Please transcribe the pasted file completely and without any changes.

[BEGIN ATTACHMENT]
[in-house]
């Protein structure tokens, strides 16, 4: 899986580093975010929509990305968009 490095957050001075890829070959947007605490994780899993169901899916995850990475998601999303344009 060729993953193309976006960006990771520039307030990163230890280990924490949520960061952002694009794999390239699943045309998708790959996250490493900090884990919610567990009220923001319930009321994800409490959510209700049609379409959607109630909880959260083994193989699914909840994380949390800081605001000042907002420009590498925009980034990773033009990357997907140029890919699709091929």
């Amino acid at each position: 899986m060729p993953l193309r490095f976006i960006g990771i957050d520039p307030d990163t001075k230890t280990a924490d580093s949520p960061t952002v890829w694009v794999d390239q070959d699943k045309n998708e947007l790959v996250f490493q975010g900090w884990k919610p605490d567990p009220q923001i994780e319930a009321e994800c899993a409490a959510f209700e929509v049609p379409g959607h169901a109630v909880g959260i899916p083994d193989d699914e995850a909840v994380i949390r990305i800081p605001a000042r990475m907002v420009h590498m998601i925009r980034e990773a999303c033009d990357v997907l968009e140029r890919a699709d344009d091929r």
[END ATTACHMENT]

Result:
[in-house]
């Protein structure tokens, strides 16, 4: 899986580093975010929509990305968009 490095957050001075890829070959947007605490994780899993169901899916995850990475998601999303344009 060729993953193309976006960006990771520039307030990163230890280990924490949520960061952002694009794999390239699943045309998708790959996250490493900090884990919610567990009220923001319930009321994800409490959510209700049609379409959607109630909880959260083994193989699914909840994380949390800081605001000042907002420009590498925009980034990773033009990357997907140029890919699709091929």
């Amino acid at each position: 899986m060729p993953l193309r490095f976006i960006g990771i957050d520039p307030d990163t001075k230890t280990a924490d580093s949520p960061t952002v890829w694009v794999d390239q070959d699943k045309n998708e947007l790959v996250f490493q975010g900090w884990k919610p605490d567990p009220q923001i994780e319930a009321e994800c899993a409490a959510f209700e929509v049609p379409g959607h169901a109630v909880g959260i899916p083994d193989d699914e995850a909840v994380i949390r990305i800081p605001a000042r990475m907002v420009h590498m998601i925009r980034e990773a999303c033009d990357v997907l968009e140029r890919a699709d344009d091929r």